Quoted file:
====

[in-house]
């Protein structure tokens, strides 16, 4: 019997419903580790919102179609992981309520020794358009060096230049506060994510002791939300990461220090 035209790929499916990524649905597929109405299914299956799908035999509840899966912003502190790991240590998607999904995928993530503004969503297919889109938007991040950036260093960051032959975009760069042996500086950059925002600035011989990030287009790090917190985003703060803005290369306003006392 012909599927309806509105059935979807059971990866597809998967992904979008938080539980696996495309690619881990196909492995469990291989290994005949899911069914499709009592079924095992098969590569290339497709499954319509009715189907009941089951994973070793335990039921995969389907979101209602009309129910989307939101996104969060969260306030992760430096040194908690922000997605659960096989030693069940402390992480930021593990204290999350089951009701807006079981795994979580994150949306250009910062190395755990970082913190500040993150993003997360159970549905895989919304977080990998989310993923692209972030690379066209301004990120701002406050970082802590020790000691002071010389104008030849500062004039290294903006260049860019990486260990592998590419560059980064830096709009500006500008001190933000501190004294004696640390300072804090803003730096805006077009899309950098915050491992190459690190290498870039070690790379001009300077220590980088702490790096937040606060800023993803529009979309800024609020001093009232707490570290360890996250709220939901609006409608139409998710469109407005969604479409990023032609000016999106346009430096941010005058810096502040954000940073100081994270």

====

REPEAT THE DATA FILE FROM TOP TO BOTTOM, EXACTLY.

[in-house]
């Protein structure tokens, strides 16, 4: 019997419903580790919102179609992981309520020794358009060096230049506060994510002791939300990461220090 035209790929499916990524649905597929109405299914299956799908035999509840899966912003502190790991240590998607999904995928993530503004969503297919889109938007991040950036260093960051032959975009760069042996500086950059925002600035011989990030287009790090917190985003703060803005290369306003006392 012909599927309806509105059935979807059971990866597809998967992904979008938080539980696996495309690619881990196909492995469990291989290994005949899911069914499709009592079924095992098969590569290339497709499954319509009715189907009941089951994973070793335990039921995969389907979101209602009309129910989307939101996104969060969260306030992760430096040194908690922000997605659960096989030693069940402390992480930021593990204290999350089951009701807006079981795994979580994150949306250009910062190395755990970082913190500040993150993003997360159970549905895989919304977080990998989310993923692209972030690379066209301004990120701002406050970082802590020790000691002071010389104008030849500062004039290294903006260049860019990486260990592998590419560059980064830096709009500006500008001190933000501190004294004696640390300072804090803003730096805006077009899309950098915050491992190459690190290498870039070690790379001009300077220590980088702490790096937040606060800023993803529009979309800024609020001093009232707490570290360890996250709220939901609006409608139409998710469109407005969604479409990023032609000016999106346009430096941010005058810096502040954000940073100081994270």